Task Force Develops Education Tool for Opioid-Induced Constipation

Implementing a patient education tool for opioid-induced constipation successfully reduced patient-reported unmanaged constipation.
Implementing a patient education tool for opioid-induced constipation successfully reduced patient-reported unmanaged constipation.

ORLANDO, FL—Implementing a patient education tool for opioid-induced constipation (OIC) successfully reduced patient-reported unmanaged constipation, a study reported at the ONS 40th Annual Congress.

In addition, all of the patients studied reported receiving written education as well as adherence to their opioid medication plans, said Juliana Amankwah, RN, BSN, of H. Lee Moffitt Cancer Center and Research Institute, Tampa, Florida.

Up to 95% of patients with cancer require opioids for pain control and invariably experience constipation, which increases the burden of illness and decreases quality of life, with the potential to lead to nonadherence to opioids.

An interdisciplinary task force comprised of clinic nurses, clinical nurse specialists, medical assistants, a clinic manager, and a palliative physician created an evidence-based, performance improvement project to identify incidence of OIC among patients in the institute's Supportive Care Medicine (SCM) clinic.

“A review of patient-reported outcomes indicated that 47% of patients had unmanaged constipation and 0% received written education on OIC management,” Amankwah said during the presentation. “About 60% had received information education.”

Based on these results, the task force reviewed the literature and created an evidence-based OIC patient education tool that the institute's patient advisory council reviewed and approved. The tool focused on how to avoid OIC, description and recommended use of over-the-counter medications, and when to call the doctor. A process to provide the tool to every patient in the clinic was established.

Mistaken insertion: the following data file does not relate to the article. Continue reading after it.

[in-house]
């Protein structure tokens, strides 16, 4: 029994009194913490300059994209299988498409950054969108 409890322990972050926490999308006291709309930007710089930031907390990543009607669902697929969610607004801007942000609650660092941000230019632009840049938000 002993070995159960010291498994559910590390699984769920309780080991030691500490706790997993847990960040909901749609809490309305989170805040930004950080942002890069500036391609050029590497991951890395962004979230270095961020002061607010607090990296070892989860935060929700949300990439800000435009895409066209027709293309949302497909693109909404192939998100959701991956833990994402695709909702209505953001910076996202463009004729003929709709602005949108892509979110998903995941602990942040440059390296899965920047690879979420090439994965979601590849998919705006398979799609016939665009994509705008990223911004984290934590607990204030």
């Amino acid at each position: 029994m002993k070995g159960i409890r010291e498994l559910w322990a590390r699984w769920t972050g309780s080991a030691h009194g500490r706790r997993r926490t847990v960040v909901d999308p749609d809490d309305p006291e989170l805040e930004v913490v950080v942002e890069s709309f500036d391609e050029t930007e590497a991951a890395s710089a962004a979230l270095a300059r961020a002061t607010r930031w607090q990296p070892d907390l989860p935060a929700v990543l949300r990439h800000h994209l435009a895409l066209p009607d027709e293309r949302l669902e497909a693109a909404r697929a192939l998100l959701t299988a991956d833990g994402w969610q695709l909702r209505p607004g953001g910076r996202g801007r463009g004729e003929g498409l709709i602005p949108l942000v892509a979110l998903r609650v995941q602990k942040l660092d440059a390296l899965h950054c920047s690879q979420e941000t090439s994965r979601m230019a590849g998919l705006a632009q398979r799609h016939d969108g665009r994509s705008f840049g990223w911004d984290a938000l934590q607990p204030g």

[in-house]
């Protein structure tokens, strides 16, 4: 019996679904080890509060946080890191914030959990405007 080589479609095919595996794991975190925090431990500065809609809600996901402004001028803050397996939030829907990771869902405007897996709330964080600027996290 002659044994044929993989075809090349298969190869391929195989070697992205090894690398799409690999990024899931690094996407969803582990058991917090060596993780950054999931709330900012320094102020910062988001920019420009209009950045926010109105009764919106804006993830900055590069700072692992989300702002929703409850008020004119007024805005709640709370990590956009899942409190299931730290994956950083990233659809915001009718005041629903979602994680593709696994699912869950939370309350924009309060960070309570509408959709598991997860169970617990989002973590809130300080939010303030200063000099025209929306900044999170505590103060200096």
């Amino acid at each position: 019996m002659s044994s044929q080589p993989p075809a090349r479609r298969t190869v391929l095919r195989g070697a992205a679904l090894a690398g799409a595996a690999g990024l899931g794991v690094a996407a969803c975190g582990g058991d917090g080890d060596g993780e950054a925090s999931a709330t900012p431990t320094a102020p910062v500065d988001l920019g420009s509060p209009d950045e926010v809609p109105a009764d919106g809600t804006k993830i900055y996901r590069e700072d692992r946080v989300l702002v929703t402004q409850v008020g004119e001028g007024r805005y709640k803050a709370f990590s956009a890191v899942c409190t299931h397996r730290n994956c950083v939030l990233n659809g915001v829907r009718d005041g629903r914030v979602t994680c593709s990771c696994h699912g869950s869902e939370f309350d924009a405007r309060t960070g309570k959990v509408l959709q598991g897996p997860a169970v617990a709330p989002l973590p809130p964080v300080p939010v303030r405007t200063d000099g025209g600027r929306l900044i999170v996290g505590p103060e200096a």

“Though we know that it can be managed with nonmedication interventions, we also knew that it was important to educate on medication interventions.”

Six months after the patient education tool was implemented, 21% of patients had unmanaged constipation and 97% had received education on how to manage OIC.

“We had to do more education for patients who were new to our clinic and to those who had increases in their opioid regimen,” Amankwah said.

“At 18 months, results indicate that improvements are sustained, with 13% patient-reported unmanaged constipation, 100% patient reported adherence to their opioid medication plan, and 100% received written education on OIC management,” Amankwah reported.

As measured by an independent performance improvement group, patient satisfaction regarding information provided about medication and instructions for use at home showed improvement from baseline.

Given the project's success, nursing leadership invited the task force to disseminate the evidence-based OIC patient education tool across the institution, leading to Supportive Care Medicine nurses partnering with other oncology nursing subspecialties to implement the tool for other patient populations.

This project exemplifies how an evidence-based, performance improvement approach can positively impact a patient's symptom experience, highlighting the nurses' role in oncology care,” Amankwah said.

The SCM team plans to repeat its approach with a new project designed to decrease illness burden and improve quality of life related to distress.

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